Glasses don’t fix it, because they can’t stop your eyes moving.
It’s the number 1 question I get when I tell people about my eye conditions. And it is an understandable question to an extent – although, to be fair, if glasses did help, I would be wearing them. But the fact is, regardless of what lenses I may use – and I tried loads as a kid to see if they helped, without any success – they make absolutely no difference. My eyes are still moving, so they still can’t focus. So I don’t wear glasses (other than sunglasses), and I don’t wear contact lenses either. I don’t feel a need to, I’m able to manage well enough without those things.

It takes longer to process what I’m seeing, so I’m slower to react.
The more there is going on in front of me, the longer it takes to take in all the detail, working out what’s what and who’s who. Trying to pick out someone in a crowd is very difficult for instance. Or if someone asks me to get something from a desk that’s full of other stuff, it can take a good few moments to actually pick out what I’m looking for, even if it’s right under my nose.

Anything fast moving is also very difficult for me to see properly. For instance, some TV shows and films have subtitles or captions that aren’t on screen for very long, while comedies like The Simpsons and Family Guy often have funny sign gags that appear on screen for fleeting moments. Sometimes I can’t read that stuff quick enough, and there can be other things that happen quickly in TV shows or films that I might miss. So if I’m watching a DVD or Blu-Ray and feel I may have missed an interesting detail in the scene I’ve just watched, I will sometimes rewind a few seconds and pause if necessary, to check it out a second time. I don’t use audio description, because I can see well enough to watch things without it, but there are still bits I miss sometimes.

I also have poor reaction times as well. If someone throws something at me to catch it, it’s more than likely that I won’t. It takes too long to figure out how big the object is and how fast it’s moving in order to respond to it properly. Same goes if a cyclist is zooming down the street towards me – I can’t see them coming, so I won’t know they’re there until the moment they shoot past me, which is far too late to do anything about it. If I were to lose my balance and stumble a bit – another consequence of Nystagmus which does happen occasionally – it could have very serious results. I’ve had a lot of very narrow escapes from bikes in my lifetime – purely down to the cyclists’ reflexes, not mine.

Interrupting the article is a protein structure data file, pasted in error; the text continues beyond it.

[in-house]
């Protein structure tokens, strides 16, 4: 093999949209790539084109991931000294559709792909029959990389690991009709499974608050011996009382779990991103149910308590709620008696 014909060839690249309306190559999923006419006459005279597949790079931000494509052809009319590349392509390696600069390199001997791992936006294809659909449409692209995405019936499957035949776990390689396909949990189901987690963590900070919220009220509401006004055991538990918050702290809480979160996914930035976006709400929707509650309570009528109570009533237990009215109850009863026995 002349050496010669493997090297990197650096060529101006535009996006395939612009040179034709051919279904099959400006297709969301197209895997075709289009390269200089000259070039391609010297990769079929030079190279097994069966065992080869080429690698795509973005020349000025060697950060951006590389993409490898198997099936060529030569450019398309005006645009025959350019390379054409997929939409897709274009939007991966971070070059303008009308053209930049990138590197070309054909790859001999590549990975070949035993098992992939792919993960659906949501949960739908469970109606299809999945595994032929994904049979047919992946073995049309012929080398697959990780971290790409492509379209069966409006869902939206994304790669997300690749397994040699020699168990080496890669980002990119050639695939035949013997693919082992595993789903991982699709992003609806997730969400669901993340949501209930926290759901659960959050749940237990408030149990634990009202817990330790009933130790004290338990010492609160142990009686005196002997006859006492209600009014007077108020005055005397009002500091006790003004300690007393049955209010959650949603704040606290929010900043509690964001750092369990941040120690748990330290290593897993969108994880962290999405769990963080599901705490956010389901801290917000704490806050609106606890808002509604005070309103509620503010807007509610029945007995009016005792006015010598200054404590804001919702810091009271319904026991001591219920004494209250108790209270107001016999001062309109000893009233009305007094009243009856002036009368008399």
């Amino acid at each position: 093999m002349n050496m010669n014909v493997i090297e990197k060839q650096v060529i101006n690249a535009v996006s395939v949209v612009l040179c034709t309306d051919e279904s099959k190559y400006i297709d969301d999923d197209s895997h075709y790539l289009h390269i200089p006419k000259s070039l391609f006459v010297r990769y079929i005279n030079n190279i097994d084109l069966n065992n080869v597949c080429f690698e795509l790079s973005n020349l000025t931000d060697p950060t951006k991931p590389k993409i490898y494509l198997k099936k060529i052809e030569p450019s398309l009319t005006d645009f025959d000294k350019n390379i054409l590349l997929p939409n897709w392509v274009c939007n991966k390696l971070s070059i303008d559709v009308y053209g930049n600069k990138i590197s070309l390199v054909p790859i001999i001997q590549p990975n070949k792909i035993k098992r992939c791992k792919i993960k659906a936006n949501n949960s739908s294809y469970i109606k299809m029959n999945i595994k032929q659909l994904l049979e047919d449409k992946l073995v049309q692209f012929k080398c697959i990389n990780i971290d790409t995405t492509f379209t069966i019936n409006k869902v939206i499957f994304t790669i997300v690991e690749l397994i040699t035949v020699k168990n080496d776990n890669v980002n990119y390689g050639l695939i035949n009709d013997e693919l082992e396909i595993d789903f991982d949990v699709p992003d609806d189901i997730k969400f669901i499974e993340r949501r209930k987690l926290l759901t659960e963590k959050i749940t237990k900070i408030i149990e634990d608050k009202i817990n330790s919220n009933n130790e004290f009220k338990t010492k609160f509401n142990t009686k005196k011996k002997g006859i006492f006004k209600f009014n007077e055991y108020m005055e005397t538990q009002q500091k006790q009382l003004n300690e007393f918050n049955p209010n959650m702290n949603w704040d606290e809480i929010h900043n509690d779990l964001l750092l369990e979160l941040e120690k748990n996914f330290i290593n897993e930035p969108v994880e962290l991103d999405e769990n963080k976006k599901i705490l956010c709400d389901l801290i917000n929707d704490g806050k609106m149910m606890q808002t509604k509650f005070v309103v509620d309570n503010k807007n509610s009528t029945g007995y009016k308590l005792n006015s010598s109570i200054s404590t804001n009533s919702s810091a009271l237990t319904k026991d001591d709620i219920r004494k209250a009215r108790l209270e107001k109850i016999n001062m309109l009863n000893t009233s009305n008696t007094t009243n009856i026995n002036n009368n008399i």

I need to be close to see detail and read things
If I want to read anything, it needs to be close up. Even stuff that’s in large print still needs to be fairly close to properly focus on it. And when I’m writing, then I need to be close to the paper or have it under a CCTV magnifier. As such, my handwriting isn’t very good. It’s legible, usually, but not particularly tidy.

I can’t see any detail at a distance either. I can make out objects and their basic features, such as their shape and prominent colours it contains, but I can’t read text or see intricate detail from afar.

So if I’m attending a Powerpoint presentation, I can’t see what’s being projected on the screen. And the very first school I ever went to used blackboards, which I couldn’t see. If I’m waiting for a bus, I can’t see the numbers of any that are approaching until they’ve got to the bus stop, by which time it’s too late to flag it down. At train stations and airports I can’t read the departures and arrivals screens that hang from the ceiling. And so on, I could go on forever. Anything that isn’t right in front of me, I can’t read, basically.